7. Stop taking on so much work....spread it out. Eitther A. Your so busy all season long that you need another crew, or B your really only busy in the spring time, and you just need to learn how to spread the jobs out. Example...I tell half the customers, wait on mulch until may, this way the April showers wil not wash it away, and we can mulch after we trim your bushes....well late may turns to June.

Or patio and retianing wall, I explain that having a dry soils ground is a big benefit when it comes to the life of your patio. I tell them the job will be better if completed in the middle of summer.


Just a few examples

Bottom line,

Fuels is up, thanks to unemployed we have tins of new competition who's prices are down. If you are priced compedativly that means your margins are tight, adding over time, I bet your making very little on those jobs. I'm not in business to make very little
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  #8  
Old 04-23-2011, 11:58 AM
seabee24 seabee24 is offline
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Quote:
Originally Posted by greenstarlawns View Post
Yes this is how it's done. The only downfall for the employee should be making his money last 2 weeks without wanting you to advance cash all the time.
Tell them that you don't write the checks, and that you pay a service like apt or intuit or an accountant, and that they only run the checks twice per month, and it cost $75 bucks each time for them to run the batch. If they want a pay advance it's going to cost them$75 bucks.....your time is worth something to, and that's just more paperwork for you.

They will vary quickly learn to manage their own money...heck i have to manage mine...why can they do the same
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  #9  
Old 04-23-2011, 03:09 PM
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ditto on the previous reply - overtime is based on anything over 40 within a 7 consecutive day period.
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  #10  
Old 04-23-2011, 08:35 PM
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oOTurfmanoO oOTurfmanoO is online now
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Quote:
Originally Posted by seabee24 View Post
In that example. You would have 40 hours of regular pay,16 of o/t. Plus 40 hours regular pay and 7 hours o/t. Equals. 80 hours regular plus 23 o/t. Which doesn't save you money.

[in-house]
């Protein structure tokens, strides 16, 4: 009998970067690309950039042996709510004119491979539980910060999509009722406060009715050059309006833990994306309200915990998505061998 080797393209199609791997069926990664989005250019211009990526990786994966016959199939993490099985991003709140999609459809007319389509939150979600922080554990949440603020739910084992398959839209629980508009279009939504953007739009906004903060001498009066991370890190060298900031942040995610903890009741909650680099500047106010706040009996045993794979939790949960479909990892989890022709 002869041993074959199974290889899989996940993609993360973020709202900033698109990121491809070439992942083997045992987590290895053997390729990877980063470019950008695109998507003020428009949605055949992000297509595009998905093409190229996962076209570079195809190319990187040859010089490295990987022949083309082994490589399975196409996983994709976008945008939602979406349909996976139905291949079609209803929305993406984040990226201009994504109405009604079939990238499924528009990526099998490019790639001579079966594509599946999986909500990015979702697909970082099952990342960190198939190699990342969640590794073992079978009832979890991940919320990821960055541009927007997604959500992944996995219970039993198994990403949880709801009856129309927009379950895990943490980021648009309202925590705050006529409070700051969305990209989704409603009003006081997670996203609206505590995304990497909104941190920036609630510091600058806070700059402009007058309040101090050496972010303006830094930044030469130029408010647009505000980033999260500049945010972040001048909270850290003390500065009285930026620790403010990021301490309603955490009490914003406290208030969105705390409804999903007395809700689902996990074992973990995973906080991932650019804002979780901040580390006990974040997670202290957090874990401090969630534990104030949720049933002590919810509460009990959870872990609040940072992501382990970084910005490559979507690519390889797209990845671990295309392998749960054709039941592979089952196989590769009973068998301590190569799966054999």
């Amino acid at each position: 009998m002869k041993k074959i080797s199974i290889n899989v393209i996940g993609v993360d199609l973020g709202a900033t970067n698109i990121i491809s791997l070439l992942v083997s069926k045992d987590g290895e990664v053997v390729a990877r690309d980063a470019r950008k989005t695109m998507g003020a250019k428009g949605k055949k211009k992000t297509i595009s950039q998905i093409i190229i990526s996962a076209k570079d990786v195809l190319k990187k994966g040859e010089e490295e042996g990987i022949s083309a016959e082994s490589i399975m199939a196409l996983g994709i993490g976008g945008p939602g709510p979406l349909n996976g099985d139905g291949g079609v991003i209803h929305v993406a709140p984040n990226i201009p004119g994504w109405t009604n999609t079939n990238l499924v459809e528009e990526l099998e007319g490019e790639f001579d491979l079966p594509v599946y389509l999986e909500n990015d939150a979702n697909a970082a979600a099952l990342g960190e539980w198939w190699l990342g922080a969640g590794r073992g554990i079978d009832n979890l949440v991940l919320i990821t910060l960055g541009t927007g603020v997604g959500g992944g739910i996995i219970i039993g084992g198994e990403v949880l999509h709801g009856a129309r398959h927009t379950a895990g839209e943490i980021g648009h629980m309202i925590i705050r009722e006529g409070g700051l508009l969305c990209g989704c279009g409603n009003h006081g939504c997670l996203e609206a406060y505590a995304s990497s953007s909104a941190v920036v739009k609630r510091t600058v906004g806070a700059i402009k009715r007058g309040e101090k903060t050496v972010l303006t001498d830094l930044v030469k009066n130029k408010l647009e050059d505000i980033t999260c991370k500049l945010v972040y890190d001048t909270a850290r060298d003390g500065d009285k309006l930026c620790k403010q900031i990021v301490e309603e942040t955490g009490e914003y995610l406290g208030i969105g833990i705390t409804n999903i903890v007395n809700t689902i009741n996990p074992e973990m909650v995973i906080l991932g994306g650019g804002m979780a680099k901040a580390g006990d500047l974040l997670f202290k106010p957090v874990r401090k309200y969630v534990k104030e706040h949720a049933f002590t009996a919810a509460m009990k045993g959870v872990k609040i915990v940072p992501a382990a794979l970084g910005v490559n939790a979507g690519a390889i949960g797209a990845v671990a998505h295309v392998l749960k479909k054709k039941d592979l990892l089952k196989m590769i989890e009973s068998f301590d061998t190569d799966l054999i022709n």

Things you can do to save o/t.

1. This works for me, may not for you.....we do not, do not ever schdual work for Saturdays. Saturday is a make up for rain days, or projects that ran behind. As a result, if we are working on a Saturday, it more than likely means the whole crew is already on over time. So I now start my pay week on Saturday. And as a result, we are not on over time. Now this can just make the next week worst, ....but what I do is, "lighten up the schdual" for the following week. So maybe I will give them Monday off or something to keep hours low.

2. hire more people, get the job done faster.

3. Put people on salary that qualify for it.

4. Let the salary people or your lowest wage person come in early and fuel mowers, load things

5. Some people work for beer money

6. If you do a lot of projects, have them meet you at the job, so you don't have to pay travel. Doesn't work with mowing crews, but it does with construction.

7. Stop taking on so much work....spread it out. Eitther A. Your so busy all season long that you need another crew, or B your really only busy in the spring time, and you just need to learn how to spread the jobs out. Example...I tell half the customers, wait on mulch until may, this way the April showers wil not wash it away, and we can mulch after we trim your bushes....well late may turns to June.

Or patio and retianing wall, I explain that having a dry soils ground is a big benefit when it comes to the life of your patio. I tell them the job will be better if completed in the middle of summer.


Just a few examples

Bottom line,

Fuels is up, thanks to unemployed we have tins of new competition who's prices are down. If you are priced compedativly that means your margins are tight, adding over time, I bet your making very little on those jobs. I'm not in business to make very little
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This is great feedback, thx!
When I mention saving $$ on payroll, I am referring to the dollar amount I am charged by our payroll processing company. For example-->weekly checks cost $45.00 where bi-weekly cost $35.00, a savings of $10.00.

We are similar to your company with the Saturday work. We do it if it is necessary, maybe rained out during the week or fell behind on something. My intentions are not to work Saturdays.

What would you consider "qualifying" for salary? Right now I would only b able to pay salary during the working season, they collect during the winter months. Any ideas?

I currently have two employees, my main man and his brother. His brother has worke for us in the past part-time and has returned for an available full-time position this year. But.. he dosen't drive, he rides in with his brother (the main guy). So if we knock off early or something, I can't send somone home and have the other prep for the next day or similiar. (Did you follow that?)

I not in a position where I can bring on a 2nd crew but I also ned to brig in enough work to keep us busy an profitable (I'm in a tough spot)

We are not a design/build company, we do maintenance and lawn apps. I see your point!

I obviously hate paying OT but anyone and everyone loves earning it. How do you avoid it?

Good stuff, thx!